This is because drinking water can help flush out excess glucose.

If that’s the case for you, your 1stCallHealth primary care provider will discuss this with you in more detail.

Make sure to stick with water, decaffeinated coffee/teas, and other drinks that don’t have too much sugar.

Among other issues, sugary drinks can actually dehydrate you, keeping you thirsty.

How To Keep Your Bladder Healthy | 1stCallHealth Washington DC Affordable Primary Medical Care Nurse Practitioners Clinic

2. Eat A Bladder Friendly Diet

Issues with your bladder can often be linked to things in your diet.

Certain types of food can often worsen already existing bladder issues.

These may include:

  • Tomatoes
  • Artificial sweeteners
  • Soda or other sugary drinks
  • Spicy foods
  • Citrus fruit

If you are experiencing bladder issues, try eliminating the foods listed above.

3. Avoid Drinking Too Much Coffee

Coffee and other drinks containing caffeine (like tea, and soda) are diuretics.

This means they increase the production of urine.

As a result, coffee may increase symptoms which can cause urinary issues, and increase the urgency and frequency of urination.

4. Avoid Holding Your Urine For Too Long

Simply put, if you have to go, then go.

As already noted, you should be drinking enough fluids so you’re peeing every few hours.

Holding your urine for too long can lead to weakened bladder muscles and increases your odds of developing an infection.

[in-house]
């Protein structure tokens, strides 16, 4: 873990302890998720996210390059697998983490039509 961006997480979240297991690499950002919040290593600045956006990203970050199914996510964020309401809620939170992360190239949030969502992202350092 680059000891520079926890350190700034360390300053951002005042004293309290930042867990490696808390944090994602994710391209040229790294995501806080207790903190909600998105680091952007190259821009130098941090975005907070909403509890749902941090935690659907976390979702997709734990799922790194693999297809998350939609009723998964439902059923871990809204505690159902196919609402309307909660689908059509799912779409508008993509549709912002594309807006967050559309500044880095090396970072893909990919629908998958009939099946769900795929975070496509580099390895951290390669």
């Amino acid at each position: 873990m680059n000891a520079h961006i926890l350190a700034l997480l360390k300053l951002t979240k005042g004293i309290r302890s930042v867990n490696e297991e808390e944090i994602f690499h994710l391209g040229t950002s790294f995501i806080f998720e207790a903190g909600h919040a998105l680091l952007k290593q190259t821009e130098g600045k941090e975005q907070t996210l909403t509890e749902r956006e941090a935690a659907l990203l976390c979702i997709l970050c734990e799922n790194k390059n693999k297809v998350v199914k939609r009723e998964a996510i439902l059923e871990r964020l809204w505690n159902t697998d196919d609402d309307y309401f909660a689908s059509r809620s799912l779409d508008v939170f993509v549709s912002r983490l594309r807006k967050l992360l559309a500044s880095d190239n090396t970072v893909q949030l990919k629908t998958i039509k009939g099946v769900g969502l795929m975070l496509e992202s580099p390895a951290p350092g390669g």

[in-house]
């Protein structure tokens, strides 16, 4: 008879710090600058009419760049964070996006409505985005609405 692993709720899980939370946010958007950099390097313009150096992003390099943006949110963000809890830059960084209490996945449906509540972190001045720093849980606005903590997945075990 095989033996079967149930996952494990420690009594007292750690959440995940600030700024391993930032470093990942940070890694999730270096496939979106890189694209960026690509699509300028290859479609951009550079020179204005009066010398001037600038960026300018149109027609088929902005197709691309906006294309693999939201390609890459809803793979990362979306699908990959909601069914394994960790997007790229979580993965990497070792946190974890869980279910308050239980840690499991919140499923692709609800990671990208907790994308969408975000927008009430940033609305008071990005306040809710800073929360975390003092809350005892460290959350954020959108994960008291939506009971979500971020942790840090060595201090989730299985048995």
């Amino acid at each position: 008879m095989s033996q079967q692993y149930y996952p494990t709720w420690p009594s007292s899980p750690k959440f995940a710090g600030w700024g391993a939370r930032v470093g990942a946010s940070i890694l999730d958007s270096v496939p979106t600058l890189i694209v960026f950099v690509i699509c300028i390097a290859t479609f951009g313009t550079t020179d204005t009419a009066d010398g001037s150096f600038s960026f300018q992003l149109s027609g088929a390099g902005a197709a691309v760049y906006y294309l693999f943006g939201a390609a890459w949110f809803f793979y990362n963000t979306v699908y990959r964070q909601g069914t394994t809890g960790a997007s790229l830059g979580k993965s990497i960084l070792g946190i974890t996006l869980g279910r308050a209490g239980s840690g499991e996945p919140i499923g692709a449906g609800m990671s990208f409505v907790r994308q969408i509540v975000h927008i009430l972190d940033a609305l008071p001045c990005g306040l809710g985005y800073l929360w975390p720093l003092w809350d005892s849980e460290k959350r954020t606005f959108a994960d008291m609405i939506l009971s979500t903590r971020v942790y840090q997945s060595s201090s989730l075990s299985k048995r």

If you know you have incontinence, it can help to schedule times to use the washroom.

5. Empty Your Bladder When Urinating

If you don’t take the time to fully empty your bladder when you urinate, it can lead to issues.

Infections are more likely if urine stays in the bladder for too long.

Be sure to relax your muscles and take enough time to allow your bladder to empty fully.

Book Your Appointment With 1stCallHealth Today

Are you worried about the health of your bladder?

Or maybe you have other health concerns you’d like to address.

We’re 1stCallHealth, and our goal is to help everyone access affordable, high quality primary care services.

Book your appointment with 1stCallHealth today.

1331 H St NW Ste 200,
Washington, DC 20005

(202) 590-0009

1stCallHEALTH provides affordable access to primary care services. We believe that everyone deserves affordable, high quality primary care. Our vision is to challenge the status quo, focus on the individual, and empower personal control to change the way we think about healthcare.